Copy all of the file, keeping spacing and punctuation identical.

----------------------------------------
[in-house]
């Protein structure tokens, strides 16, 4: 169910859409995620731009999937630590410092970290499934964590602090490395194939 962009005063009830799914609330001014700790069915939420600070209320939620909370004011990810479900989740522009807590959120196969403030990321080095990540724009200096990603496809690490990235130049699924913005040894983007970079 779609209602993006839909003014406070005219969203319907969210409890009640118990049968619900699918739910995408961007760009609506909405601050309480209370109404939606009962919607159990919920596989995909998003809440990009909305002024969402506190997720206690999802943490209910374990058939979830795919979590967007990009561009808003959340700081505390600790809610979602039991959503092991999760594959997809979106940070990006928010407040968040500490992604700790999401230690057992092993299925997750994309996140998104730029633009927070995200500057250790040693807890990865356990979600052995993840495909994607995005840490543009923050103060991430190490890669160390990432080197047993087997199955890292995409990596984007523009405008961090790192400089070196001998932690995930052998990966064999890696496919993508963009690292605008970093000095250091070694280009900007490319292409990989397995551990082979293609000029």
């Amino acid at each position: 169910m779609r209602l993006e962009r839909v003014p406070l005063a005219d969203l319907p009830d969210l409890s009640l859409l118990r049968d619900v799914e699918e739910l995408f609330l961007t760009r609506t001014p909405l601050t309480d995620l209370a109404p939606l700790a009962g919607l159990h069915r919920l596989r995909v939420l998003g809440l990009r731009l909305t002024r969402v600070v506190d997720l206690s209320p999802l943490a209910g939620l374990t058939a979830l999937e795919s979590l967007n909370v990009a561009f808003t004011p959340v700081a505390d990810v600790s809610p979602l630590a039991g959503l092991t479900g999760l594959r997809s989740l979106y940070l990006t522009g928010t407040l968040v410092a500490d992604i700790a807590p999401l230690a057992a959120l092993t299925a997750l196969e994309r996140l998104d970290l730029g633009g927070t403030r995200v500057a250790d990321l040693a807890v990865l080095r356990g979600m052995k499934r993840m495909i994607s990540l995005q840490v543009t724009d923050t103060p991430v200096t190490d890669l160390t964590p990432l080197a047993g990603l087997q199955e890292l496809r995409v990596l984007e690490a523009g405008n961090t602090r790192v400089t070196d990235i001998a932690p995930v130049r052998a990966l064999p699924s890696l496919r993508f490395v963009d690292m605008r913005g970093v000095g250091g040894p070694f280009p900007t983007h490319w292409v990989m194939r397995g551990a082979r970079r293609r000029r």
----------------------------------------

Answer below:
[in-house]
């Protein structure tokens, strides 16, 4: 169910859409995620731009999937630590410092970290499934964590602090490395194939 962009005063009830799914609330001014700790069915939420600070209320939620909370004011990810479900989740522009807590959120196969403030990321080095990540724009200096990603496809690490990235130049699924913005040894983007970079 779609209602993006839909003014406070005219969203319907969210409890009640118990049968619900699918739910995408961007760009609506909405601050309480209370109404939606009962919607159990919920596989995909998003809440990009909305002024969402506190997720206690999802943490209910374990058939979830795919979590967007990009561009808003959340700081505390600790809610979602039991959503092991999760594959997809979106940070990006928010407040968040500490992604700790999401230690057992092993299925997750994309996140998104730029633009927070995200500057250790040693807890990865356990979600052995993840495909994607995005840490543009923050103060991430190490890669160390990432080197047993087997199955890292995409990596984007523009405008961090790192400089070196001998932690995930052998990966064999890696496919993508963009690292605008970093000095250091070694280009900007490319292409990989397995551990082979293609000029």
């Amino acid at each position: 169910m779609r209602l993006e962009r839909v003014p406070l005063a005219d969203l319907p009830d969210l409890s009640l859409l118990r049968d619900v799914e699918e739910l995408f609330l961007t760009r609506t001014p909405l601050t309480d995620l209370a109404p939606l700790a009962g919607l159990h069915r919920l596989r995909v939420l998003g809440l990009r731009l909305t002024r969402v600070v506190d997720l206690s209320p999802l943490a209910g939620l374990t058939a979830l999937e795919s979590l967007n909370v990009a561009f808003t004011p959340v700081a505390d990810v600790s809610p979602l630590a039991g959503l092991t479900g999760l594959r997809s989740l979106y940070l990006t522009g928010t407040l968040v410092a500490d992604i700790a807590p999401l230690a057992a959120l092993t299925a997750l196969e994309r996140l998104d970290l730029g633009g927070t403030r995200v500057a250790d990321l040693a807890v990865l080095r356990g979600m052995k499934r993840m495909i994607s990540l995005q840490v543009t724009d923050t103060p991430v200096t190490d890669l160390t964590p990432l080197a047993g990603l087997q199955e890292l496809r995409v990596l984007e690490a523009g405008n961090t602090r790192v400089t070196d990235i001998a932690p995930v130049r052998a990966l064999p699924s890696l496919r993508f490395v963009d690292m605008r913005g970093v000095g250091g040894p070694f280009p900007t983007h490319w292409v990989m194939r397995g551990a082979r970079r293609r000029r």